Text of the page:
These trees all produce fruit quickly compared to mulberry trees and begin producing fruit around the fourth year after planting with proper care and pruning. With nectarine trees, fruit grows two to four years after planting, but heavy fruit production starts in the fifth year.
To grow mulberry trees that produce quickly, the best solution is a cultivar created in the United Kingdom known as Charlotte Russe. The selling point of this hybrid is that it bears fruit on old and new wood and produces ripe mulberries roughly a year after planting.
For landscaping and aiding in the production of silk, a market that never took off, a mulberry species was created that did not produce any fruit. This species retains all the other significant characteristics of M Alba trees, like its combination of lobed leaves on young shoots while older portions of the tree develop unlobed leaves.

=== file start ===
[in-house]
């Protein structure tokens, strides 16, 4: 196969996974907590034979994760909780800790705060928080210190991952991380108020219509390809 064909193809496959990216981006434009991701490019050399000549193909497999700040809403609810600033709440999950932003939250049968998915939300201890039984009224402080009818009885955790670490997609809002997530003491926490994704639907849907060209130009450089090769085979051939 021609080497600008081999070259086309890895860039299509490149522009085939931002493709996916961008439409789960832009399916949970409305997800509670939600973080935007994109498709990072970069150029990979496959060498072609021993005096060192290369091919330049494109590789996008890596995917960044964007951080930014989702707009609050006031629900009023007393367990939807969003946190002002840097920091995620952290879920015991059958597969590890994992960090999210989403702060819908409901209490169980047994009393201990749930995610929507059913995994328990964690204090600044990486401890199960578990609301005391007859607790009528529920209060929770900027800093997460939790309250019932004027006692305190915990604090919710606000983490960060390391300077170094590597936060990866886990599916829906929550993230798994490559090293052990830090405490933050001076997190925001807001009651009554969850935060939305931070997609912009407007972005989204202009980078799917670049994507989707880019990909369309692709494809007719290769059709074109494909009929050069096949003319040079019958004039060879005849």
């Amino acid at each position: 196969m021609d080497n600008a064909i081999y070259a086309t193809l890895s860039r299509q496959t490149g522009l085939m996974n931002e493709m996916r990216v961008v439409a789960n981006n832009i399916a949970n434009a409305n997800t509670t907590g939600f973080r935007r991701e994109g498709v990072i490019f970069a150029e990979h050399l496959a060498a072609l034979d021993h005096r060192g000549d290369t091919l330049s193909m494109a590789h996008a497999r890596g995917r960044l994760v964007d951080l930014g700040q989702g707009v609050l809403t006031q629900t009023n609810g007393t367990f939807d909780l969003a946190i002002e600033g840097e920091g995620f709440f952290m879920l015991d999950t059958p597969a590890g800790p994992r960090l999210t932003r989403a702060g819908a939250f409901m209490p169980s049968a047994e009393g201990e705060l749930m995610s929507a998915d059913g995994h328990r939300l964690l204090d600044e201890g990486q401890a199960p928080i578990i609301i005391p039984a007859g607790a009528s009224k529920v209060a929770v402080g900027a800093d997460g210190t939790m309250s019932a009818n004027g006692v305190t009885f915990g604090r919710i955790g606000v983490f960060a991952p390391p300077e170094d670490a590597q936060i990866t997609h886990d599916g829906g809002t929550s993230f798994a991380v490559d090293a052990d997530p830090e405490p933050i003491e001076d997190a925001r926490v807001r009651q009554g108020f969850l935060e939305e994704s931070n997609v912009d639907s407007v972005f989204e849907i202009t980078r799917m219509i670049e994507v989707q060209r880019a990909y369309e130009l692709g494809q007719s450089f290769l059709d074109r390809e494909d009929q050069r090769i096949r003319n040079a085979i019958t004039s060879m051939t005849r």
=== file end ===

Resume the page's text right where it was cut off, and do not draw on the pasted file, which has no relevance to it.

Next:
This tree also produces male flowers that are infamous for their pollen production, launching pollen at a greater than half the speed of sound and quickly covers its surroundings in a layer of pollen. This habit of pollen production is why mulberry trees are invasive in some parts of the world.
Because of this, fruitless mulberry trees are illegal to grow in certain parts of the United States, like Las Vegas. Reported issues with seasonal allergies in residents of Las Vegas resulted in the tree becoming illegal in 1991.
Because mulberries so closely resemble blackberries found on bushes, it seems only natural that mulberries would grow on bushes. Of course, you can eat mulberries raw too. Botanically speaking, the fruit trees that grow mulberries do not classify as bushes as raspberry or blackberry bushes do.